Getting a Social License: Enough to Catch the Elusive Ghost in Town?
Published 11 July 2019
Natural resource extraction is a disruptive and inherently conflictual business. For the communities surrounding extractive operations, everything from livelihood opportunities to the visual landscape changes. For the mining company, costly business interruptions can occur when local populations take to the street over dashed expectations. To mitigate the risk of conflict and ensure operational stability, an increasing number of extractive companies seek a ‘social license to operate’ (SLO) from local communities. SLO theory posits that the quality of relations between the mining company and the surrounding communities are a reliable predictor of whether there will be peaceful cohabitation that allows smooth operations or whether there is the risk of confrontation with deleterious consequences for resource extraction. Although SLO began as a risk management approach of mining practitioners, it has evolved into a theory on its own right in the corporate social responsibility (CSR) scholarship. We analyse both the conceptualization and use of “relations” and of “conflict” in the SLO theory from a socio-political perspective. We find a simplistic understanding of relational dynamics and of conflict, which constrains the explanatory power of the SLO theory, weakening its ability to serve as a guide towards meaningful engagement with local realities. The functionalist perspective on the community-company relationship severely limits the ability of company managers to properly understand complex local dynamics.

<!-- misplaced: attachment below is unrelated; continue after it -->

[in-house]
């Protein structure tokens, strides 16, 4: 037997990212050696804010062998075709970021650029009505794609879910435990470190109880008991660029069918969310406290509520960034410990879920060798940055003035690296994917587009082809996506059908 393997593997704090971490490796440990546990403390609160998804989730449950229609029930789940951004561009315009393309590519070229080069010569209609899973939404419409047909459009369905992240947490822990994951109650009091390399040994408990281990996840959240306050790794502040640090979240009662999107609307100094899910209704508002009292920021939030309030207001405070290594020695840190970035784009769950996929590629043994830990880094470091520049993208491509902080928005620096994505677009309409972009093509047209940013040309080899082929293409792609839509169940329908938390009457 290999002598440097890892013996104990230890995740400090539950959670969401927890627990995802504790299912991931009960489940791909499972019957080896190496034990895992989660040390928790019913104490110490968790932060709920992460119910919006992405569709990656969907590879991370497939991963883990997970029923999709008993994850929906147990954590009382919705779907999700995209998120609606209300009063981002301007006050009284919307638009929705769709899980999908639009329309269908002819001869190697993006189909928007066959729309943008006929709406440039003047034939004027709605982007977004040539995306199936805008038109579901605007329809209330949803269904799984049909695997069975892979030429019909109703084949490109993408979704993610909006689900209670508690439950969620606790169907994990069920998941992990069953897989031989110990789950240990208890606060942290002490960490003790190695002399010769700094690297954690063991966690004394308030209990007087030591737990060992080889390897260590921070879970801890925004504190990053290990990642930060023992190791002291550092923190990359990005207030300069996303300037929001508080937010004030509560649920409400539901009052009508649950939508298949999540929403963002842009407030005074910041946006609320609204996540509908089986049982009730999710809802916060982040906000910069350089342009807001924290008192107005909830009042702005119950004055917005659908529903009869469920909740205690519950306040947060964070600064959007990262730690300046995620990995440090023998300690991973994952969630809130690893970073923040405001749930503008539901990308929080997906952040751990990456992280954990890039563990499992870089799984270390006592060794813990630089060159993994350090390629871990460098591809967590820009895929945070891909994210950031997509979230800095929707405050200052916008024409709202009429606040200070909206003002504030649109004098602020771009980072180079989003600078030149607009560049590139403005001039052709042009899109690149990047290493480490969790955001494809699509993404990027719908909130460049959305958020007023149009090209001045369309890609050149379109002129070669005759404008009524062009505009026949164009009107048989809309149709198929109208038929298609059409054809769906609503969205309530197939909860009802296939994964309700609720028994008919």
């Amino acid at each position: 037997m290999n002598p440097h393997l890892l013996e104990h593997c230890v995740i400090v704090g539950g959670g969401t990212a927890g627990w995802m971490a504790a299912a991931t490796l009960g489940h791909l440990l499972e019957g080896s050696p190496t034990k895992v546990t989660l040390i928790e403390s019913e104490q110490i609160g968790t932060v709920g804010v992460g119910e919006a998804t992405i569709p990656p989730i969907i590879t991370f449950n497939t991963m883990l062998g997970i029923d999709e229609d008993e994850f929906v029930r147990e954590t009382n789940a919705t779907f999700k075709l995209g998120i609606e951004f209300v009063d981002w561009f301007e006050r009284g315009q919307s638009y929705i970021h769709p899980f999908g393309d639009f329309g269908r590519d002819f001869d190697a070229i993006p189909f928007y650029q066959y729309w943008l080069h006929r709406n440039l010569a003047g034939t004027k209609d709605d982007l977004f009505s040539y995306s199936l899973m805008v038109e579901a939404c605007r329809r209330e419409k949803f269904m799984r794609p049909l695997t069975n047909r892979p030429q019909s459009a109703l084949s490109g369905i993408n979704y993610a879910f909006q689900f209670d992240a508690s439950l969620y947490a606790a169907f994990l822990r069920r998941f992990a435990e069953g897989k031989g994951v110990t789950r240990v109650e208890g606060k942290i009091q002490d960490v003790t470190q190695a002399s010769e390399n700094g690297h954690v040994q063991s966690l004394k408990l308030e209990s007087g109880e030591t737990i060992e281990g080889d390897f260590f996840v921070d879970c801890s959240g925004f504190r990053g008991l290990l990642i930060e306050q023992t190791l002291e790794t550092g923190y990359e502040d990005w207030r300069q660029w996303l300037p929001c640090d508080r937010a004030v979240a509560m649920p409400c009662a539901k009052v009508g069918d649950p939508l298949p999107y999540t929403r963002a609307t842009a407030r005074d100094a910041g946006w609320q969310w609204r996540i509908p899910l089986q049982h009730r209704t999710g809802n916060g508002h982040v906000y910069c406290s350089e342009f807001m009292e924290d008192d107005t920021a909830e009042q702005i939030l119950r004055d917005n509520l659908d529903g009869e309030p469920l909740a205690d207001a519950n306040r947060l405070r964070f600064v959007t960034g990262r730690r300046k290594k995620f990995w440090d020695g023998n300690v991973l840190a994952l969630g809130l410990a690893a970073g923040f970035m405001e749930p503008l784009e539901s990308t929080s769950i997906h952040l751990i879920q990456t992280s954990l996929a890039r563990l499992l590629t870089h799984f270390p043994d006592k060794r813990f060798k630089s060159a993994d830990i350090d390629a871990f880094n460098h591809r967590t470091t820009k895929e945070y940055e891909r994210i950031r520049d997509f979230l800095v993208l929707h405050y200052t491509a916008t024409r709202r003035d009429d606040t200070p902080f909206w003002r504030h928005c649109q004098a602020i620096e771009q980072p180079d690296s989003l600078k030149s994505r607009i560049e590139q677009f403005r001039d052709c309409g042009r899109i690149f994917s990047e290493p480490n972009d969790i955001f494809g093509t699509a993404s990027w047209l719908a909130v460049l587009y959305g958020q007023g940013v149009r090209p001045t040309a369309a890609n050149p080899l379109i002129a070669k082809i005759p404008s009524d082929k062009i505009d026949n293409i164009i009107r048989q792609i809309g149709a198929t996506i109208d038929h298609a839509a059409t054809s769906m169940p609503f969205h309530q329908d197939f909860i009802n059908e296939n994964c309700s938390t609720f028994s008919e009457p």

This paper will be part of the OGEL Special Issue on "Social Licence to Operate (SLO) in the Extractive and Energy Sectors". More information here www.ogel.org/news.asp?key=571